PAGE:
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Fluid flow through porous media using distinct element based numerical method

  • Hassan FatahiEmail author
  • Md Mofazzal Hossain
Open Access
Original Paper - Production Engineering

Abstract

Many analytical and numerical methods have been developed to describe and analyse fluid flow through the reservoir’s porous media. The medium considered by most of these models is continuum based homogeneous media. But if the formation is not homogenous or if there is some discontinuity in the formation, most of these models become very complex and their solutions lose their accuracy, especially when the shape or reservoir geometry and boundary conditions are complex. In this paper, distinct element method (DEM) is used to simulate fluid flow in porous media. The DEM method is independent of the initial and boundary conditions, as well as reservoir geometry and discontinuity. The DEM based model proposed in this study is appeared to be unique in nature with capability to be used for any reservoir with higher degrees of complexity associated with the shape and geometry of its porous media, conditions of fluid flow, as well as initial and boundary conditions. This model has first been developed by Itasca Consulting Company and is further improved in this paper. Since the release of the model by Itasca, it has not been validated for fluid flow application in porous media, especially in case of petroleum reservoir. In this paper, two scenarios of linear and radial fluid flow in a finite reservoir are considered. Analytical models for these two cases are developed to set a benchmark for the comparison of simulation data. It is demonstrated that the simulation results are in good agreement with analytical results. Another major improvement in the model is using the servo controlled walls instead of particles to introduce tectonic stresses on the formation to simulate more realistic situations. The proposed model is then used to analyse fluid flow and pressure behaviour for hydraulically induced fractured and naturally fractured reservoir to justify the potential application of the model.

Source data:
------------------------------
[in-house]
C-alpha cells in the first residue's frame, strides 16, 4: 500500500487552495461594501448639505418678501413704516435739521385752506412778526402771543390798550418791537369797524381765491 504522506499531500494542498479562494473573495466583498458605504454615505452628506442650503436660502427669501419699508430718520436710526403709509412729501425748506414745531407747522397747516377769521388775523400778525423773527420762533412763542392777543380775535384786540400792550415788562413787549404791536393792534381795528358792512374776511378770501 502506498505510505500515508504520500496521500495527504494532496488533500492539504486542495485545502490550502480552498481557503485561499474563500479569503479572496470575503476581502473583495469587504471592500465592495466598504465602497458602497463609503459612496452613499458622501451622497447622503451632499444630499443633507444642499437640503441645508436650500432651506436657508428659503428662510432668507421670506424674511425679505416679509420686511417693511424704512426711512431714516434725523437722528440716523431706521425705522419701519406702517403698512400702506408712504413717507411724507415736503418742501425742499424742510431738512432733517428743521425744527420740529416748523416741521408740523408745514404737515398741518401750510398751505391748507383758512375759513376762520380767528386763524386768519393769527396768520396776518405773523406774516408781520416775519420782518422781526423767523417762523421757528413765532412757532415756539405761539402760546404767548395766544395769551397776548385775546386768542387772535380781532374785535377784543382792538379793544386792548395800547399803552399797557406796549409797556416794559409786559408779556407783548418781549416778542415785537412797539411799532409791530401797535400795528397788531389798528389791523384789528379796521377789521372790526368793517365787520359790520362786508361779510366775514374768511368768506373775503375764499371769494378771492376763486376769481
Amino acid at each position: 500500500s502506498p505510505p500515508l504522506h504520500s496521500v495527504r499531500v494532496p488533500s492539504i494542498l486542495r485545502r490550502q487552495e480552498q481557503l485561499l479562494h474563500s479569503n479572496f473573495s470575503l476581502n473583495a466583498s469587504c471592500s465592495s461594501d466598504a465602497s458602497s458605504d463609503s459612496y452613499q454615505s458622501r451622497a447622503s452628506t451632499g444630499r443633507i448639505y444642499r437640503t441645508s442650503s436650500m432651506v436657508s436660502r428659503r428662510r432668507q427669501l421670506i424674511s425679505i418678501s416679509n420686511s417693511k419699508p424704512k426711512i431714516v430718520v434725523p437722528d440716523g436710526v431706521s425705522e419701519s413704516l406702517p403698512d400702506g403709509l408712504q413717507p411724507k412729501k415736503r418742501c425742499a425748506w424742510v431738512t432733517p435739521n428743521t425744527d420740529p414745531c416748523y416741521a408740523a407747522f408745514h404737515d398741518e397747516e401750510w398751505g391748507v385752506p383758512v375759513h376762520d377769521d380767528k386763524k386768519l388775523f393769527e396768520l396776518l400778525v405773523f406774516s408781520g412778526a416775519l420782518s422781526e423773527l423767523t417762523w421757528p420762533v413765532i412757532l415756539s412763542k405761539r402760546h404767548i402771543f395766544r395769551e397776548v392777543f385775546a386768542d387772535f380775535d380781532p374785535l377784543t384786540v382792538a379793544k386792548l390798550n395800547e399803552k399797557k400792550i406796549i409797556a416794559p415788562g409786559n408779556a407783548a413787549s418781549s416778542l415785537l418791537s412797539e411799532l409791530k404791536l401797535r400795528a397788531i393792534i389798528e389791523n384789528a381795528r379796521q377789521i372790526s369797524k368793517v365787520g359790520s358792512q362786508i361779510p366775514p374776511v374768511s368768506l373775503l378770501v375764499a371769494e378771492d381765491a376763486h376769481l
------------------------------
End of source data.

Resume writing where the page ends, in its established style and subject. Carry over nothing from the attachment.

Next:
Keywords

Distinct element method (DEM) Particle Fracture Time step Flow rate Pressure Reservoir Permeability Analytical model Numerical model Porous media Dimensionless 

Abbreviation

List of symbols

DEM

Distinct element method

PFC2D

Particle flow code - Two dimensional

Symbol/notation

\(c_{\text{t}}\)

Total compressibility

F

Compressive Force

g

Gap (Distance between particles)

\(h\)

Sample height

\(J_{0}\)

Zeroth order of first kind Bessel function

\(J_{1}\)

First order of first kind Bessel function

k

Permeability

Kf

Fluid bulk modulus

L

Sample length

LP

Pipe length

m

Calibration constant

N

Number of pipes for each domain

P

Pressure

\(P_{\text{D}}\)

Dimensionless pressure

\(P_{i}\)

Initial pressure

\(P_{\text{w}}\)

Wellbore pressure

q

Flow rate

\(R\)

Radial distance from wellbore centre

r

Particle radius

\(R_{\text{D}}\)

Dimensionless radius

\(R_{\text{De}}\)

External dimensionless radius

\(R_{\text{e}}\)

External radius

\(R_{\text{w}}\)

Wellbore Radius

\(\bar{R}\)

Average radius of particles

\(S.F.\)

Safety Factor

t

Time

\(t_{\text{D}}\)

Dimensionless time

V

Domain volume

w

Aperture

\(w_{0}\)

Initial Aperture

\(x_{\text{D}}\)

Dimensionless position

\(Y_{0}\)

Zeroth order of second kind Bessel function

\(Y_{1}\)

First order of second kind Bessel function

\(\alpha^{2}\)

Hydraulic diffusivity

β

Angle (In radians)

\(\Delta t\)

Time step

ϴ

Angle (In radians)

λ

Root of characteristic equation

\(\mu\)

Fluid Viscosity

σ

Stress

φ

Porosity

Introduction

Fluid flow through porous media has been the subject of interest in many areas, such as petroleum and resource engineering, geothermal energy extraction, and/or ground water hydrology, etc., for many years. Many analytical as well as numerical models have been developed to explain fluid flow through porous media. Although most of these models work well with reasonable accuracy in the case of reservoir consisting of homogenous media with simple geometry, they encourage huge uncertainty with erroneous results in the case of heterogeneous and discontinuous media, especially in presence of natural fractures and interacted induced hydraulic fractures with complex geometry.